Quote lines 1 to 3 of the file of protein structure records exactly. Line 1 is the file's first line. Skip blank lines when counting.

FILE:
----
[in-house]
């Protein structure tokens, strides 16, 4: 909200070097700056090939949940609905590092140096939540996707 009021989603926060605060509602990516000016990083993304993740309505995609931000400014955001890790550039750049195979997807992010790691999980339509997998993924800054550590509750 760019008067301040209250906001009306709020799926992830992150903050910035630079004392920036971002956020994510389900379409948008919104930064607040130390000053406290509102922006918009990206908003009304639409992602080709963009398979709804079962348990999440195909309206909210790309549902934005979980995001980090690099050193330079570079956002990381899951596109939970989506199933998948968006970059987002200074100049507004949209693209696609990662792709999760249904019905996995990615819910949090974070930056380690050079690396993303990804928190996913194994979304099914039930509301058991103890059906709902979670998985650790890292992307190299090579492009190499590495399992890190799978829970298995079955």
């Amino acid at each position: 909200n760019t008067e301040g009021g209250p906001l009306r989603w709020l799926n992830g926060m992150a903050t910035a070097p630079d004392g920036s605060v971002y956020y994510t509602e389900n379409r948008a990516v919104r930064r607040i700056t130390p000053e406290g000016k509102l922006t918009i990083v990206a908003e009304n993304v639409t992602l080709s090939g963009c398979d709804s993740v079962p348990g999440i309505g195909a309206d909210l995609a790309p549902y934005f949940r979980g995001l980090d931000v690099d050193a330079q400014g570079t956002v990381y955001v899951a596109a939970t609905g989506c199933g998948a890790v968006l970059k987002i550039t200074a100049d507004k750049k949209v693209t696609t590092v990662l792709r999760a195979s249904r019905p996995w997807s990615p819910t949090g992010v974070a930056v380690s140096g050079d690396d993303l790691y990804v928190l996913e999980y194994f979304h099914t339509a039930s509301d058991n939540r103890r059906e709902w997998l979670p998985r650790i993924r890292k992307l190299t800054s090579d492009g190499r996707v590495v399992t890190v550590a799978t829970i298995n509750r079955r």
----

[in-house]
């Protein structure tokens, strides 16, 4: 909200070097700056090939949940609905590092140096939540996707 009021989603926060605060509602990516000016990083993304993740309505995609931000400014955001890790550039750049195979997807992010790691999980339509997998993924800054550590509750 760019008067301040209250906001009306709020799926992830992150903050910035630079004392920036971002956020994510389900379409948008919104930064607040130390000053406290509102922006918009990206908003009304639409992602080709963009398979709804079962348990999440195909309206909210790309549902934005979980995001980090690099050193330079570079956002990381899951596109939970989506199933998948968006970059987002200074100049507004949209693209696609990662792709999760249904019905996995990615819910949090974070930056380690050079690396993303990804928190996913194994979304099914039930509301058991103890059906709902979670998985650790890292992307190299090579492009190499590495399992890190799978829970298995079955």
């Amino acid at each position: 909200n760019t008067e301040g009021g209250p906001l009306r989603w709020l799926n992830g926060m992150a903050t910035a070097p630079d004392g920036s605060v971002y956020y994510t509602e389900n379409r948008a990516v919104r930064r607040i700056t130390p000053e406290g000016k509102l922006t918009i990083v990206a908003e009304n993304v639409t992602l080709s090939g963009c398979d709804s993740v079962p348990g999440i309505g195909a309206d909210l995609a790309p549902y934005f949940r979980g995001l980090d931000v690099d050193a330079q400014g570079t956002v990381y955001v899951a596109a939970t609905g989506c199933g998948a890790v968006l970059k987002i550039t200074a100049d507004k750049k949209v693209t696609t590092v990662l792709r999760a195979s249904r019905p996995w997807s990615p819910t949090g992010v974070a930056v380690s140096g050079d690396d993303l790691y990804v928190l996913e999980y194994f979304h099914t339509a039930s509301d058991n939540r103890r059906e709902w997998l979670p998985r650790i993924r890292k992307l190299t800054s090579d492009g190499r996707v590495v399992t890190v550590a799978t829970i298995n509750r079955r």